Lately I’ve found myself teaching my oldest girl important life lessons, like how to make bread and how to prepare a Mountain Dew with just the right amount of ice and a straw (for me), and how to clean the bathrooms — things I want her to know before the new baby comes so she can help keep things going around here. Sometimes I could learn from her: somehow she’s trained her two younger sisters to wait outside her door and ask “Can I come in please?” before entering her room. I told her that whatever she requires of them I could require of her, so to think that through carefully.
When she is enthusiastic about getting her chores done, she can pied piper those kids into racing to see who can finish first. All this without a single Love and Logic course. Is that just the prerogative of the first child? I remember my mom asking me to set a good example and to get my younger siblings to do things on Saturday mornings. Instead I hid in the bathroom and read (actually, that sounds really familiar, Sally).
But I still have some wisdom to impart, bit by bit as she’s old enough to handle it:
#1 Always check a new box or bag of groceries or household items carefully, so you don’t open the wrong end or ruin the zipper on the easy-reclosable opening. I demonstrate this for her on a regular basis, just for emphasis, because it’s tragic when you open a 2-pound bag of Twizzlers right UNDER the zipper.
#2 Always check your fountain drink before leaving a drive-through or gas station. There’s nothing worse than driving away with a slightly bitter soda that needed the syrup bag replaced. This one I haven’t been able to teach from my own actions; it’s one of those mistakes you only make once in life, so dire are the results. But when she got her Sprite from Costco last week, it was a teachable moment right there in the parking lot.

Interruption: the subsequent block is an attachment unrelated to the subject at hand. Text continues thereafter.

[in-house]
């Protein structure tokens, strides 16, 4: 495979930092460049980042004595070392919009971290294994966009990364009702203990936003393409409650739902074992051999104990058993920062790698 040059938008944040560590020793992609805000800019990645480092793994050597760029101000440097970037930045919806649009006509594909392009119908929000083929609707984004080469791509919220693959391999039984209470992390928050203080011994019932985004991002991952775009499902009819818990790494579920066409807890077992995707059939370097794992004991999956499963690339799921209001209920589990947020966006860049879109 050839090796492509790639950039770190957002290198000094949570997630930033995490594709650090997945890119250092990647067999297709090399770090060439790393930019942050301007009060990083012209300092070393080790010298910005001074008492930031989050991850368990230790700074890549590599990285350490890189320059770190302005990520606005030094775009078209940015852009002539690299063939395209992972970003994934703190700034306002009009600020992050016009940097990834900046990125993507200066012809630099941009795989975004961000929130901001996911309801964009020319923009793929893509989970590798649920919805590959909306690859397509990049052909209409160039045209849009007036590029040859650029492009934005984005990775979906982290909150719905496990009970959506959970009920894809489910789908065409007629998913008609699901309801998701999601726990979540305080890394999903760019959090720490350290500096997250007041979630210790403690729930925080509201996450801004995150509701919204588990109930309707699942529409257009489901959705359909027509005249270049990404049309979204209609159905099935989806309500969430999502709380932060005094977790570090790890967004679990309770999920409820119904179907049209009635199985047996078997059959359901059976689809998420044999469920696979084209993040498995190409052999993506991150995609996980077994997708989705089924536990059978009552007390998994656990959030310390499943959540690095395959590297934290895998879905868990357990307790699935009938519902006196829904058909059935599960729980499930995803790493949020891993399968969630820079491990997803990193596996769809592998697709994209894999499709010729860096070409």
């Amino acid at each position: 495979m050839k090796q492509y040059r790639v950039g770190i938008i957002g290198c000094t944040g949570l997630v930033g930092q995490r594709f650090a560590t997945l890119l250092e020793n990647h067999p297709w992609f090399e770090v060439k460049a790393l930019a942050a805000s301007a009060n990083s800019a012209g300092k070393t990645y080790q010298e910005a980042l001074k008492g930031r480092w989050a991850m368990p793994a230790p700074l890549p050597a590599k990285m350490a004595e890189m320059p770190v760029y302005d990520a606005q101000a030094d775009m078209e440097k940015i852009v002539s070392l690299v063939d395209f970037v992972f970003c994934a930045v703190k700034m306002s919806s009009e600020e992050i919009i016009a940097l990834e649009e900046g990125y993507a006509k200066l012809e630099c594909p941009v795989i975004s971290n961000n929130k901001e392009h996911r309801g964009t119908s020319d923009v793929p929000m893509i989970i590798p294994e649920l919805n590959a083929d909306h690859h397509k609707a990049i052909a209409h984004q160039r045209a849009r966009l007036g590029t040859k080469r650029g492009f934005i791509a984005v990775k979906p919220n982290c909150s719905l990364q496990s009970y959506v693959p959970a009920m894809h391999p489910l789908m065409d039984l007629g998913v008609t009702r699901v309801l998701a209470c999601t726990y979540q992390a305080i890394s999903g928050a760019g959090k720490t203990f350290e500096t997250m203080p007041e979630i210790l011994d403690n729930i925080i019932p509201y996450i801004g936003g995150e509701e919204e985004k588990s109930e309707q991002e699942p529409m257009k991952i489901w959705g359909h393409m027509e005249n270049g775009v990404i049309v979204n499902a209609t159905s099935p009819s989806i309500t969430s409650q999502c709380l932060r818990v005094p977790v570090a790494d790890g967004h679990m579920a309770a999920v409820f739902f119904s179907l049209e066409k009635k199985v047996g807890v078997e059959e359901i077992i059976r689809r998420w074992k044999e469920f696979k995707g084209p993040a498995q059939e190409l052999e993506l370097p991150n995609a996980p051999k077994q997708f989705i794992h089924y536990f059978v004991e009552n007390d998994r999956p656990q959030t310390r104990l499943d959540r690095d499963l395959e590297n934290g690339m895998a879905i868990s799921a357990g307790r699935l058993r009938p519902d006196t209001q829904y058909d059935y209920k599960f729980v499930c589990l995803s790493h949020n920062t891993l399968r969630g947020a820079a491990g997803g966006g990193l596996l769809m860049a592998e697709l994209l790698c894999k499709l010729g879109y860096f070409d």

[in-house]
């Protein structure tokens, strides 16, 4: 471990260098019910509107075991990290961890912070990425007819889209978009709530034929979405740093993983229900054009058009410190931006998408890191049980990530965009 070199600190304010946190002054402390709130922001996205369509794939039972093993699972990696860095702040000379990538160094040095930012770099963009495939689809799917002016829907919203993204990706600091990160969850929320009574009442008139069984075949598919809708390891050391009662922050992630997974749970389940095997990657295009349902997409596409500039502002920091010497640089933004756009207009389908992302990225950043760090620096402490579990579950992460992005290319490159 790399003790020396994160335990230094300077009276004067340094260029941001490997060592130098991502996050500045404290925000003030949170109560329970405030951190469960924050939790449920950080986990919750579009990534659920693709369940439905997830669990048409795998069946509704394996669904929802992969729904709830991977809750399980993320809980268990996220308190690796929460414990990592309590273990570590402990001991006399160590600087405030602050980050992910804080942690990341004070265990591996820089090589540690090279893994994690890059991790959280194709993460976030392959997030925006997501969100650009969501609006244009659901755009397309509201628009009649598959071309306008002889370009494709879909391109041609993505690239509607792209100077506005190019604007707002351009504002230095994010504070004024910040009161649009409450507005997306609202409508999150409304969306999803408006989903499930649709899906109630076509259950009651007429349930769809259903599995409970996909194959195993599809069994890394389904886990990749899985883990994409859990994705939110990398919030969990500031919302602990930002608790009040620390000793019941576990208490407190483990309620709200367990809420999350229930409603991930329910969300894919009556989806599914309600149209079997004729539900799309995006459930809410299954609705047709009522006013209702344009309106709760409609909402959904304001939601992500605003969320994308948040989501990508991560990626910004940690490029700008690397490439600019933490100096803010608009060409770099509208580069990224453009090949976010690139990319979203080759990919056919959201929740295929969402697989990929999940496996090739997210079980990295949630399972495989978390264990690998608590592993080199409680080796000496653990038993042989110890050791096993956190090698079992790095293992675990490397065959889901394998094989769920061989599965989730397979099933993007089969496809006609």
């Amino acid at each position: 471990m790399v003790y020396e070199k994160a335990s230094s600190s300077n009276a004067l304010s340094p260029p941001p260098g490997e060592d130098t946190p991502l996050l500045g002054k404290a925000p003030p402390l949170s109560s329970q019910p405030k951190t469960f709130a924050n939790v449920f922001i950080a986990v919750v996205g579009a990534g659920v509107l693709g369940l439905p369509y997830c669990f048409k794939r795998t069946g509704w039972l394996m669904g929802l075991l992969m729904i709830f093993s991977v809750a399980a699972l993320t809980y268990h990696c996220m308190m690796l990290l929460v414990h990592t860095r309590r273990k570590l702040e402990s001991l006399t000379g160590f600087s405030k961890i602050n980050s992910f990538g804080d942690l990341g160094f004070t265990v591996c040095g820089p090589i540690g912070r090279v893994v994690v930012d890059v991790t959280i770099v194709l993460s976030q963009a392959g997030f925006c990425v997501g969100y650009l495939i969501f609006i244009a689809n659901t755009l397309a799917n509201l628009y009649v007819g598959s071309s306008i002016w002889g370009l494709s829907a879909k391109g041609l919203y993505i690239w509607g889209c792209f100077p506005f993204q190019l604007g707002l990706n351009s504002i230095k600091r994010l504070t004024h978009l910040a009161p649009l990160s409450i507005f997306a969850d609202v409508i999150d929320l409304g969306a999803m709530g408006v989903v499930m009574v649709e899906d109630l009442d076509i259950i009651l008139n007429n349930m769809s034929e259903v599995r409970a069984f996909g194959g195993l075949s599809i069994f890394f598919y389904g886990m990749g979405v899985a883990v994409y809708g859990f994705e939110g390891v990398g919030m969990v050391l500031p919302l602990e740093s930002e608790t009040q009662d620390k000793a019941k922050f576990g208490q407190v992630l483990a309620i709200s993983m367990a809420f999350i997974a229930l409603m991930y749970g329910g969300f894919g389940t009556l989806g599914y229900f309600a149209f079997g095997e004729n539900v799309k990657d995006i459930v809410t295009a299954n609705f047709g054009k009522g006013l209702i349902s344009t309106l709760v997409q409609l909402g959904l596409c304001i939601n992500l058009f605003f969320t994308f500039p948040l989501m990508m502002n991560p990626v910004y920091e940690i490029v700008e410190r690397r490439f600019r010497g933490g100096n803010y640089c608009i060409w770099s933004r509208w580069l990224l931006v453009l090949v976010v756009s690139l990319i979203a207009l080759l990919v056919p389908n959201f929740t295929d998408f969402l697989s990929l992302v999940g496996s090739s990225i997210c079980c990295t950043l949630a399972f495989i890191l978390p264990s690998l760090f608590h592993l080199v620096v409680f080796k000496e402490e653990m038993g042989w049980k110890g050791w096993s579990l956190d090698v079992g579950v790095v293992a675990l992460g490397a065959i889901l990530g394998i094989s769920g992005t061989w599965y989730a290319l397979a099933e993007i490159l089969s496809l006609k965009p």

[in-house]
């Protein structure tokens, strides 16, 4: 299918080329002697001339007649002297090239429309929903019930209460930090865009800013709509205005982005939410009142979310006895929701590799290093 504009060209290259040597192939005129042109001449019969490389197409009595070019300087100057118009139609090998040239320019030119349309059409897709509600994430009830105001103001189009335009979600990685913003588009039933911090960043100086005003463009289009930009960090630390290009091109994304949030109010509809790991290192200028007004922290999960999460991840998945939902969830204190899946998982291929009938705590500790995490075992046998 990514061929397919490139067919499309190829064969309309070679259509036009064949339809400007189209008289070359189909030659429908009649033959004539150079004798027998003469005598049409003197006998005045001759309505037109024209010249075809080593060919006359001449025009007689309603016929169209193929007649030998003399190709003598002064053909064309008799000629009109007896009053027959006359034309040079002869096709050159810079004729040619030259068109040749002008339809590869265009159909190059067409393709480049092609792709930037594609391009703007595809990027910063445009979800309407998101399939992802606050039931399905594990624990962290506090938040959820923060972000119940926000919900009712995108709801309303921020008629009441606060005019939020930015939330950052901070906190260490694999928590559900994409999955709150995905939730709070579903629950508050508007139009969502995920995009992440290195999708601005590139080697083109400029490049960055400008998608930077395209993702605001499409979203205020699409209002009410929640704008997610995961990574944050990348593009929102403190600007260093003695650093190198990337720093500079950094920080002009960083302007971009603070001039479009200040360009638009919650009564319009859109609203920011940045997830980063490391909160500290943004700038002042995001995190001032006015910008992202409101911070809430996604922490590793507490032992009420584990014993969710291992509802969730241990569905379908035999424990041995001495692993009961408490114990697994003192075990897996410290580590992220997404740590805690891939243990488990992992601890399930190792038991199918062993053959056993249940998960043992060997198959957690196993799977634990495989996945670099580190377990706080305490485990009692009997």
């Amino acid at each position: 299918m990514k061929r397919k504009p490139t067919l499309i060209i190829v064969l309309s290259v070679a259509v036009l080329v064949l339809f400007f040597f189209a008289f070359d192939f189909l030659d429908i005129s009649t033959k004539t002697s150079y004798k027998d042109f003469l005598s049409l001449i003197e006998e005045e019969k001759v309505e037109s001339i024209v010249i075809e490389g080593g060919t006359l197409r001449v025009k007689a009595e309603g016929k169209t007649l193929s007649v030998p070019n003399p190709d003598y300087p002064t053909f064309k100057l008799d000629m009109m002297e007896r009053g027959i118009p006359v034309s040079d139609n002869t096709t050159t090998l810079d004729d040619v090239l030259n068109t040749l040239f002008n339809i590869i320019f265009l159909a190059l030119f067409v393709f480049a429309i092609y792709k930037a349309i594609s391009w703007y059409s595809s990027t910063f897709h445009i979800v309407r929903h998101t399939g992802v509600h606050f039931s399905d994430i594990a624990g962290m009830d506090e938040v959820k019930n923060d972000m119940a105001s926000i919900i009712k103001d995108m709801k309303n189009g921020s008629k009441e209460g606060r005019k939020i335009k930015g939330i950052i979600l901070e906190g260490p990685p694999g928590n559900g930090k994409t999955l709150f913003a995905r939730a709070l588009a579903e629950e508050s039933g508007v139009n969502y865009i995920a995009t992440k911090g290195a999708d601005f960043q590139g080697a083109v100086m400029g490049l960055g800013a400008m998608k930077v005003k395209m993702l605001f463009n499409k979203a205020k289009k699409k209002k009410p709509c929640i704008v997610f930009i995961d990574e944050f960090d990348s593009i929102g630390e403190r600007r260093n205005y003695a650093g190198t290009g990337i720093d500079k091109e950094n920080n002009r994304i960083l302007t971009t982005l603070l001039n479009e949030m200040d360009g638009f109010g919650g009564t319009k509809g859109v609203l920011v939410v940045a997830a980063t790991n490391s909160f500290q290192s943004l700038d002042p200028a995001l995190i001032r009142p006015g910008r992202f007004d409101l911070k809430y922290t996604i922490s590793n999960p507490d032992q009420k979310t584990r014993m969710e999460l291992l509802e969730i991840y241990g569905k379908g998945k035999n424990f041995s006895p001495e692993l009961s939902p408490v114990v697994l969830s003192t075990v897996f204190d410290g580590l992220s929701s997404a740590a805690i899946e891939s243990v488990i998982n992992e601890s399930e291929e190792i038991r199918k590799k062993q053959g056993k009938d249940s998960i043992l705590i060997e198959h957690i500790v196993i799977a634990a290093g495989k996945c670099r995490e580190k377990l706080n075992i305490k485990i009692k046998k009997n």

I do teach her important stuff, like the meaning of sex, or why we don’t drink alcohol (Hint: it’s not in the 10 Commandments, like she was trying to tell Susan), but sometimes, though she inherited a mean voice to rival my own (maybe THAT’s how she got the younger girls to keep out of her room), she seems to intuit how to do important things. (And I can’t tell you how I cringe whenever I hear that voice coming out of her mouth.)
Last night there was only a small section of pie left. Tom had already had some, and Spot hadn’t come downstairs for scripture time, or finished her dinner (which was a friendly peanut butter and jam sandwich, I might add). So I divided the rest between Sally, Susan, and myself. Spot started crying, the broken-heart crying, not the tantrum-crying (which is much easier to ignore). I held her in my lap and rubbed her back with one hand as I shoveled in pie with the other, telling her I was sorry she’d made the choice to not listen to scriptures and not eat her dinner.
Sally went to the cupboard, got a plate out, and cut off the larger half of her piece for Spot.
Maybe that’s why they welcome her like banshees every afternoon, and why Susan will hole up in her room late at night doing the reading lesson I futilely cajoled her about earlier. Even though it bugs me when people say their kids teach them so much, I’d like to have some of that mystique she weaves around them effortlessly, magically, but somehow I don’t think a mother is ever going to be as idol-worthy as a big sister.